I’m back

Hey everyone.

I took a two year hiatus from blogging. Life got busy and I let the blog slide. I’m sorry.

But I’m back, and my New Year’s Resolution for 2017 is to post at least once a month!

new-year_resolutions_list

Here’s what I’ve been up to over the last two years:

  • Twitter. When people ask why I haven’t blogged, I say “twitter ate my blog.” It’s true. Twitter keeps feeding me brilliant things to read, engaging me in wonderful conversations, and providing the amazing fellowship of the MTBoS.
  • James Key. I consistently receive mathematical distractions from my colleague and friend, James, who has a revolutionary view on math education and a keen love for geometry. This won’t be the last time I mention his work. Go check out his blog and let’s start the revolution.

    with my nerdy friends named James

    with my nerdy friends named James

  • My Masters. I finally finished my 5-year long masters program at Johns Hopkins. I now have a MS in Applied and Computational Mathematics…whatever that means!
  • Life. My wife and I had our second daughter, Heidi. We’re super involved in our church. I tutor two nights a week. Sue me for having a life! ūüôā
family photo

family photo

  • New curriculum. In our district, like many others, we’ve been rolling out new Common Core aligned curriculum. This has been good for our district, but also a monumental chore. I’m a huge fan of the new math standards, and I’d love to chat with you about the positive transitions that come with the CCSS.
  • Curriculum development. I’ve been working with our district, helping review curriculum, write assessments, and I even helped James Key make some video¬†resources for teachers.
  • Books. Here are a few I’ve read in the last few months:¬†The Joy of x, Mathematical Mindsets, The Mathematical Tourist, Principles to Actions
  • Math Newsletters. Do you get the newsletters from¬†Chris Smith¬†or James Tanton (did you know he’s pushing three essays on us these days?). Email these guys and they’ll put you on their mailing list immediately.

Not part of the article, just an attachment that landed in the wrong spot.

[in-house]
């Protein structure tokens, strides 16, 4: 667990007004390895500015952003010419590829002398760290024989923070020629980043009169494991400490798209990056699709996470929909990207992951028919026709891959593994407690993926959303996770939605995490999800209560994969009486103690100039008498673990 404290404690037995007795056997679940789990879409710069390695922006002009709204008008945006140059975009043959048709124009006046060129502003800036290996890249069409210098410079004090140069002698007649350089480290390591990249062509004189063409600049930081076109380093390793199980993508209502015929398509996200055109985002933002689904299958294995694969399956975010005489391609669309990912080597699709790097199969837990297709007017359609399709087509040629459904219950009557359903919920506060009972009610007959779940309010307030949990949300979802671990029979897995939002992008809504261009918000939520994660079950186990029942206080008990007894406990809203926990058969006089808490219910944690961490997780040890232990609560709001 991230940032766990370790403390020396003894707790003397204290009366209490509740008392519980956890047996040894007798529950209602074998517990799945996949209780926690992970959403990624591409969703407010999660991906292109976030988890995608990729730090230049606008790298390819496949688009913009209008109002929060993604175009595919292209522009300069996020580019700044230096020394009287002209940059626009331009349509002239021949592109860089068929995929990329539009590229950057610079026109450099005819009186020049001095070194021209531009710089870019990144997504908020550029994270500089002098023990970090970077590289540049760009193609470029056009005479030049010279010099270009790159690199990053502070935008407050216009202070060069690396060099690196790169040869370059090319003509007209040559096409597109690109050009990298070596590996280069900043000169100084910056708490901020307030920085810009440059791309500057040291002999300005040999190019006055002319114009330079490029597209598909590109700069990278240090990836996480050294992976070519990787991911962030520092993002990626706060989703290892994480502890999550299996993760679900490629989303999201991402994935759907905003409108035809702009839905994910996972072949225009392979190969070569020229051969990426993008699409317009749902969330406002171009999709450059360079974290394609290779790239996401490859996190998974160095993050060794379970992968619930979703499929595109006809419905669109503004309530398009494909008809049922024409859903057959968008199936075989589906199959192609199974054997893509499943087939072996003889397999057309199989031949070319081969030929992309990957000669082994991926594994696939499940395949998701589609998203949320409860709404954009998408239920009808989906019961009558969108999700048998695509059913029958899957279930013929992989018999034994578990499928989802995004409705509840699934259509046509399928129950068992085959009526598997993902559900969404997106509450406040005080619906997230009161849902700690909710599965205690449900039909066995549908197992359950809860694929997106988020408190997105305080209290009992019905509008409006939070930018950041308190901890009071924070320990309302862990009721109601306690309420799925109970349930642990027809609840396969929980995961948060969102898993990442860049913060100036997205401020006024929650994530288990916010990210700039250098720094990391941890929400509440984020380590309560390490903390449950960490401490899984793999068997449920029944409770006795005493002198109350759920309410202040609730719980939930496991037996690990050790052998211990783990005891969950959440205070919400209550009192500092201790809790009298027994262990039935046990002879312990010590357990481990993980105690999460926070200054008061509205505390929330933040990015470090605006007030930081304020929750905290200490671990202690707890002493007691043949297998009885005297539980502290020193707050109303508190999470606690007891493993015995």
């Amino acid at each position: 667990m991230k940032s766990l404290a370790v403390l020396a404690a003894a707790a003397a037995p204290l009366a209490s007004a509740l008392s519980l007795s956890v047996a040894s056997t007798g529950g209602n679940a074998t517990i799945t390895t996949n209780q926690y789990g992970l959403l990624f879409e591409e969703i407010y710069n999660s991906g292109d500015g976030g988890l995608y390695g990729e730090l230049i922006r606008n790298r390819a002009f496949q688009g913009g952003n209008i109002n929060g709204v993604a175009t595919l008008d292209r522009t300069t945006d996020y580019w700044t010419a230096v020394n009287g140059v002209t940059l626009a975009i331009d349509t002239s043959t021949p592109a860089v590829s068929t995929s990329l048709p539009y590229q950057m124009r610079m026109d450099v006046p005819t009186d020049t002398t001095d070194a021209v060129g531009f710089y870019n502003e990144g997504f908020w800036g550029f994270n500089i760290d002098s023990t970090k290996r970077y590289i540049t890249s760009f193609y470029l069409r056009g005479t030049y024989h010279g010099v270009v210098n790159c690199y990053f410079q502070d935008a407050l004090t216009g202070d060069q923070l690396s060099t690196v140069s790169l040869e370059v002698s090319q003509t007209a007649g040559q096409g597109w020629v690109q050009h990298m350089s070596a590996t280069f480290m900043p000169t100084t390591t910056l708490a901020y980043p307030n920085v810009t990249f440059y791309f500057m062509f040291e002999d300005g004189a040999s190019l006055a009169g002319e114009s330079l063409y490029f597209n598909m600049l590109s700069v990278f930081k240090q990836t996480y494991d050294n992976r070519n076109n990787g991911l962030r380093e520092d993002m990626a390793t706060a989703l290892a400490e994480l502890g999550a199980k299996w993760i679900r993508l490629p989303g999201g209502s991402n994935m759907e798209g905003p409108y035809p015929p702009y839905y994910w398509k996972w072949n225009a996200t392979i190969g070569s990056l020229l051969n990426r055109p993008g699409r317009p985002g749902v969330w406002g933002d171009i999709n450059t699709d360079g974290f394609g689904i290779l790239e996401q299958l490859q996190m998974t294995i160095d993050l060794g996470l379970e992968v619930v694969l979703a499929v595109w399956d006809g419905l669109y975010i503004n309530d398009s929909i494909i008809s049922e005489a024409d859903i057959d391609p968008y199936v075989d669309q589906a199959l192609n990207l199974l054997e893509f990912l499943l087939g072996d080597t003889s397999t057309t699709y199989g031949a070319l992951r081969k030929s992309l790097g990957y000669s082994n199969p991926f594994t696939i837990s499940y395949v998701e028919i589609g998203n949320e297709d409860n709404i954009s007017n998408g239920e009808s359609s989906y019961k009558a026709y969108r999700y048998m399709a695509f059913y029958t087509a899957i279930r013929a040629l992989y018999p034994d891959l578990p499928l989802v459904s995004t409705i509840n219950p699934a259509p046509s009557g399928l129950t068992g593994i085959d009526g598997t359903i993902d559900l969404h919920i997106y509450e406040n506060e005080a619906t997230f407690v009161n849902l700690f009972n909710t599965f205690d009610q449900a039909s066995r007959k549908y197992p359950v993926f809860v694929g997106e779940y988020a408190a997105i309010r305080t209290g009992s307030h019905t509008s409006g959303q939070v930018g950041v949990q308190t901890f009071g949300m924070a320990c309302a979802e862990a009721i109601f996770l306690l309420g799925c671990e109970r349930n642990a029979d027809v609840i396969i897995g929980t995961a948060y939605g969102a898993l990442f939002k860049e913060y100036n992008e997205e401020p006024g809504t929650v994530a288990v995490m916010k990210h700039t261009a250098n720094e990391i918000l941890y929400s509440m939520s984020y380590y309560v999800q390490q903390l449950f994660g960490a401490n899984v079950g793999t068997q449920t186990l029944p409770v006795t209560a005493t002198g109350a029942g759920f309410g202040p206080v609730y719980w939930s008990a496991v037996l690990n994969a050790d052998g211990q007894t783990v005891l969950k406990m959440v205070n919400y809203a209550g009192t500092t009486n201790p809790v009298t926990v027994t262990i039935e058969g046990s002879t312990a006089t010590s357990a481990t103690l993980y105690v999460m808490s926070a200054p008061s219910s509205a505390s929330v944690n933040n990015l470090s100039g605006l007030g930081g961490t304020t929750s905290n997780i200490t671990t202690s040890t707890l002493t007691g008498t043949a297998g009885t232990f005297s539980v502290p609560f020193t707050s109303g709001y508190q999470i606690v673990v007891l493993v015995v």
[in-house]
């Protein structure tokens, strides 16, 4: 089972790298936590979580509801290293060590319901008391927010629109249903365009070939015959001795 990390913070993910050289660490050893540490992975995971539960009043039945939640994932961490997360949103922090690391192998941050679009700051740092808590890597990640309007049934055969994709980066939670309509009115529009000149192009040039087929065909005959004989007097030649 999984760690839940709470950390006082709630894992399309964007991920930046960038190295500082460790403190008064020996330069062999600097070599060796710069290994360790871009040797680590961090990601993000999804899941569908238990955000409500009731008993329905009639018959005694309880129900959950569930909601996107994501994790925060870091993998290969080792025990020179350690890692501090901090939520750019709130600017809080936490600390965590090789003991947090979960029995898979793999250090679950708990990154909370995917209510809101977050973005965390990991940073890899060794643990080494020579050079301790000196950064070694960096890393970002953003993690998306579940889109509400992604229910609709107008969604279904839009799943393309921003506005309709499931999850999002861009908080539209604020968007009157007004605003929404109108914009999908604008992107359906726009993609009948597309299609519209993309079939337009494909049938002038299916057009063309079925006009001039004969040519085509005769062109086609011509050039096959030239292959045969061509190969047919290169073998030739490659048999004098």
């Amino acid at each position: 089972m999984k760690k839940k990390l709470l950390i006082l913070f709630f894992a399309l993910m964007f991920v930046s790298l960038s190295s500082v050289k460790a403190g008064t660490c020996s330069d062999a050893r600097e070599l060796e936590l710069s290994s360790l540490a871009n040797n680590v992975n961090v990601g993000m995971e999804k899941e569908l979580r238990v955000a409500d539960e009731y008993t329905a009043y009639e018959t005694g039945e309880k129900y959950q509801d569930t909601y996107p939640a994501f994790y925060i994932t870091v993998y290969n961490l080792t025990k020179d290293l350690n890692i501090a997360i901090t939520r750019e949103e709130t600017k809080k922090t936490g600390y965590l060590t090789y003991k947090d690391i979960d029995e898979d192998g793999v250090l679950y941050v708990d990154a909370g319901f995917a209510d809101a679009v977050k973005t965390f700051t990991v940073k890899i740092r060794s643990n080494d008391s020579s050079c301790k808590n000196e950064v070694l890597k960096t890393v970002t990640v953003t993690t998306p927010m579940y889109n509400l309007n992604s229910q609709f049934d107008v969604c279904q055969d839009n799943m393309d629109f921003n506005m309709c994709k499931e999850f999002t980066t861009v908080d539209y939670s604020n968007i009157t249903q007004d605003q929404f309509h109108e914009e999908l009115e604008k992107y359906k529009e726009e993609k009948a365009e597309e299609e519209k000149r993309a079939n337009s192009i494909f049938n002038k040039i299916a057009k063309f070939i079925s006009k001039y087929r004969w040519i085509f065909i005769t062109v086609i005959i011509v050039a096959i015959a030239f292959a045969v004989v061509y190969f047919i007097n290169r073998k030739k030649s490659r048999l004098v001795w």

• Growing. I’ve grown a lot as a teacher in the last two years. For example, my desks are finally in groups.¬†See?
my classroom

my classroom

  • Pi day puzzle hunt! Two years ago we started a new annual tradition. To correspond with the “big” pi-day back in 2015, we launched a giant puzzle hunt that involves dozens of teams of players in a multi-day scavenger hunt. Each year we outdo ourselves. Check out some of the puzzles we’ve done in the last two years.
  • Quora. This¬†question/answer site is awesome, but careful. You’ll be on the site and an hour later you’ll look up and wonder what happened. Here are some of the answers I’ve written recently, most of which are math-related. I know, I know, I should have been pouring that energy into¬†blog posts. I promise I won’t do it again.
  • National Math Festival. Two years ago we had the first ever National Math Festival on the mall in DC. It was a huge success. I helped coordinate volunteers for MoMATH and I’ll be doing it again this year. See you downtown on April 22!
famous mathematicians you might run into at the National Math Festival

famous mathematicians you might run into at the National Math Festival

Now you’ll hopefully find me more regularly hanging out here on my blog. I have some posts in mind that I think you’ll like, and I also invited my colleague Will Rose to write some guest posts here on the blog. Please give him a warm welcome.

Thanks for all the love and comments on recent posts. Be assured that Random Walks is back in business!

Looking back on 299 random walks

This is my 300th post and I’m feeling all nostalgic. Here are some of the popular threads that have appeared on my blog over the last few years. If you’ve missed them, now’s your chance to check them out:

Thanks for randomly walking with me over these last few years (though, some say it’s a “drunken walk” ūüôā ). Either way, I’ll raise a glass to another 300 posts!

Challenge Problems

Want to enrich your Precalculus course with difficult problems? Look no further!